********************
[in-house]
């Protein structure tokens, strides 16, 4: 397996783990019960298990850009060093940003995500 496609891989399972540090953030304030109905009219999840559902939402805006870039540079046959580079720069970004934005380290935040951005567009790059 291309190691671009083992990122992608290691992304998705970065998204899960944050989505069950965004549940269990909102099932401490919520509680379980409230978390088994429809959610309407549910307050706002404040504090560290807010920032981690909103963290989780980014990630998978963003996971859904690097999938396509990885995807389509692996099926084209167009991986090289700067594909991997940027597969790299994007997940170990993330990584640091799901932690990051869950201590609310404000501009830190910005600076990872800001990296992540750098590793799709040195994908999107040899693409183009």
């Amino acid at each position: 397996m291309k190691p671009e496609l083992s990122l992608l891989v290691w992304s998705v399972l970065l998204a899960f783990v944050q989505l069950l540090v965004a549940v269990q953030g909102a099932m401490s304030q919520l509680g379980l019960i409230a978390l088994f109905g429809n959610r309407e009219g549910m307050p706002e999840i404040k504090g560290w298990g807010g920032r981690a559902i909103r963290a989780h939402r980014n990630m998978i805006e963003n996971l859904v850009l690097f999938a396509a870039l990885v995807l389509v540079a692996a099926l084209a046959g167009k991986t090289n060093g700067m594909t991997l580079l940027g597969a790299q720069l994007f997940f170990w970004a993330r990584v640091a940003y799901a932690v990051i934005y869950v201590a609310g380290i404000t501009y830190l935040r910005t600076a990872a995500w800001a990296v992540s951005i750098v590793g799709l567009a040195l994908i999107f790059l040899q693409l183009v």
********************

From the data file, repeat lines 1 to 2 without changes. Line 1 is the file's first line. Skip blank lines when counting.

[in-house]
């Protein structure tokens, strides 16, 4: 397996783990019960298990850009060093940003995500 496609891989399972540090953030304030109905009219999840559902939402805006870039540079046959580079720069970004934005380290935040951005567009790059 291309190691671009083992990122992608290691992304998705970065998204899960944050989505069950965004549940269990909102099932401490919520509680379980409230978390088994429809959610309407549910307050706002404040504090560290807010920032981690909103963290989780980014990630998978963003996971859904690097999938396509990885995807389509692996099926084209167009991986090289700067594909991997940027597969790299994007997940170990993330990584640091799901932690990051869950201590609310404000501009830190910005600076990872800001990296992540750098590793799709040195994908999107040899693409183009």